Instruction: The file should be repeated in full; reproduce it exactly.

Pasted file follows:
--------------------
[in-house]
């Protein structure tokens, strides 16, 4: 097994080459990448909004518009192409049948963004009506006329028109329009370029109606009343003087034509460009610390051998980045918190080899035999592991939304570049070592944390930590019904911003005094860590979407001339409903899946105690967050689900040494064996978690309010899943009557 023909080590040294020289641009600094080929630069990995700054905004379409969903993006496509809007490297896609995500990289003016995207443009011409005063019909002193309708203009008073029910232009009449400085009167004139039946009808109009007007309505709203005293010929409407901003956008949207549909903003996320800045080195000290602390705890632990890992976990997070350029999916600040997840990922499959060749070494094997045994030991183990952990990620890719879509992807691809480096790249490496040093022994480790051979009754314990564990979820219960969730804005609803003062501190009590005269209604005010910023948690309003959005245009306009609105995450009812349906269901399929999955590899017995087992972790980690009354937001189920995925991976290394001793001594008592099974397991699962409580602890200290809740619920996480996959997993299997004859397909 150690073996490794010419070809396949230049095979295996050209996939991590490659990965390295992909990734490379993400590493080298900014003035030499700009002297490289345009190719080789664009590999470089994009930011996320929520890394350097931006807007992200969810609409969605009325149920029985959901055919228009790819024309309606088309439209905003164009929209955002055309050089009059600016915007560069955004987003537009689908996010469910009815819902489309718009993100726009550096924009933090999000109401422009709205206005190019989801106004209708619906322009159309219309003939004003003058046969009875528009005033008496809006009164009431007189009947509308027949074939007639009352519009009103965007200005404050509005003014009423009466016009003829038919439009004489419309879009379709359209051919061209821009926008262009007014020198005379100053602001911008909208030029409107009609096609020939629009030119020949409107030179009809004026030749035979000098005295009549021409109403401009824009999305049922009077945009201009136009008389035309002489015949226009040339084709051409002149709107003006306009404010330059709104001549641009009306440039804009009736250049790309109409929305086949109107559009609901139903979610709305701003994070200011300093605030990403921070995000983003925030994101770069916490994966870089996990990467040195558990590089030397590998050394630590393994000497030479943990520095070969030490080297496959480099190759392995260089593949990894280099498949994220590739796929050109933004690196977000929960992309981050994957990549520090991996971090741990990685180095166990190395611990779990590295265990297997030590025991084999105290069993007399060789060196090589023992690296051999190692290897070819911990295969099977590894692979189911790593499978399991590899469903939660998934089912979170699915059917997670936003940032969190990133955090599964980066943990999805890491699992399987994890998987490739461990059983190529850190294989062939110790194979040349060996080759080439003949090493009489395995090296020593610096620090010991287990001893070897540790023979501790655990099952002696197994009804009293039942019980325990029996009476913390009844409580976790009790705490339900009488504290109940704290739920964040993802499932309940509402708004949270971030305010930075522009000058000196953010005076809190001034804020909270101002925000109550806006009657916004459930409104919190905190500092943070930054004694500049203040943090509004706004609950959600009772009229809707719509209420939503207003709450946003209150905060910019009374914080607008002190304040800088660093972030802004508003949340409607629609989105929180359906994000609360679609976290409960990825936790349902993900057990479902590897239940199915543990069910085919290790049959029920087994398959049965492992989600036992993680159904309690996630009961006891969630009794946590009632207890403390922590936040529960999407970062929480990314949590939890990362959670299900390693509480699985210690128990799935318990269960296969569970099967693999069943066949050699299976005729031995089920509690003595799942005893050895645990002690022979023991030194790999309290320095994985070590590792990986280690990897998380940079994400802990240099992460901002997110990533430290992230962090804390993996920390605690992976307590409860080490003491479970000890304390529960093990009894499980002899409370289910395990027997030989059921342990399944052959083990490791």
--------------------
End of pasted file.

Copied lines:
[in-house]
């Protein structure tokens, strides 16, 4: 097994080459990448909004518009192409049948963004009506006329028109329009370029109606009343003087034509460009610390051998980045918190080899035999592991939304570049070592944390930590019904911003005094860590979407001339409903899946105690967050689900040494064996978690309010899943009557 023909080590040294020289641009600094080929630069990995700054905004379409969903993006496509809007490297896609995500990289003016995207443009011409005063019909002193309708203009008073029910232009009449400085009167004139039946009808109009007007309505709203005293010929409407901003956008949207549909903003996320800045080195000290602390705890632990890992976990997070350029999916600040997840990922499959060749070494094997045994030991183990952990990620890719879509992807691809480096790249490496040093022994480790051979009754314990564990979820219960969730804005609803003062501190009590005269209604005010910023948690309003959005245009306009609105995450009812349906269901399929999955590899017995087992972790980690009354937001189920995925991976290394001793001594008592099974397991699962409580602890200290809740619920996480996959997993299997004859397909 150690073996490794010419070809396949230049095979295996050209996939991590490659990965390295992909990734490379993400590493080298900014003035030499700009002297490289345009190719080789664009590999470089994009930011996320929520890394350097931006807007992200969810609409969605009325149920029985959901055919228009790819024309309606088309439209905003164009929209955002055309050089009059600016915007560069955004987003537009689908996010469910009815819902489309718009993100726009550096924009933090999000109401422009709205206005190019989801106004209708619906322009159309219309003939004003003058046969009875528009005033008496809006009164009431007189009947509308027949074939007639009352519009009103965007200005404050509005003014009423009466016009003829038919439009004489419309879009379709359209051919061209821009926008262009007014020198005379100053602001911008909208030029409107009609096609020939629009030119020949409107030179009809004026030749035979000098005295009549021409109403401009824009999305049922009077945009201009136009008389035309002489015949226009040339084709051409002149709107003006306009404010330059709104001549641009009306440039804009009736250049790309109409929305086949109107559009609901139903979610709305701003994070200011300093605030990403921070995000983003925030994101770069916490994966870089996990990467040195558990590089030397590998050394630590393994000497030479943990520095070969030490080297496959480099190759392995260089593949990894280099498949994220590739796929050109933004690196977000929960992309981050994957990549520090991996971090741990990685180095166990190395611990779990590295265990297997030590025991084999105290069993007399060789060196090589023992690296051999190692290897070819911990295969099977590894692979189911790593499978399991590899469903939660998934089912979170699915059917997670936003940032969190990133955090599964980066943990999805890491699992399987994890998987490739461990059983190529850190294989062939110790194979040349060996080759080439003949090493009489395995090296020593610096620090010991287990001893070897540790023979501790655990099952002696197994009804009293039942019980325990029996009476913390009844409580976790009790705490339900009488504290109940704290739920964040993802499932309940509402708004949270971030305010930075522009000058000196953010005076809190001034804020909270101002925000109550806006009657916004459930409104919190905190500092943070930054004694500049203040943090509004706004609950959600009772009229809707719509209420939503207003709450946003209150905060910019009374914080607008002190304040800088660093972030802004508003949340409607629609989105929180359906994000609360679609976290409960990825936790349902993900057990479902590897239940199915543990069910085919290790049959029920087994398959049965492992989600036992993680159904309690996630009961006891969630009794946590009632207890403390922590936040529960999407970062929480990314949590939890990362959670299900390693509480699985210690128990799935318990269960296969569970099967693999069943066949050699299976005729031995089920509690003595799942005893050895645990002690022979023991030194790999309290320095994985070590590792990986280690990897998380940079994400802990240099992460901002997110990533430290992230962090804390993996920390605690992976307590409860080490003491479970000890304390529960093990009894499980002899409370289910395990027997030989059921342990399944052959083990490791």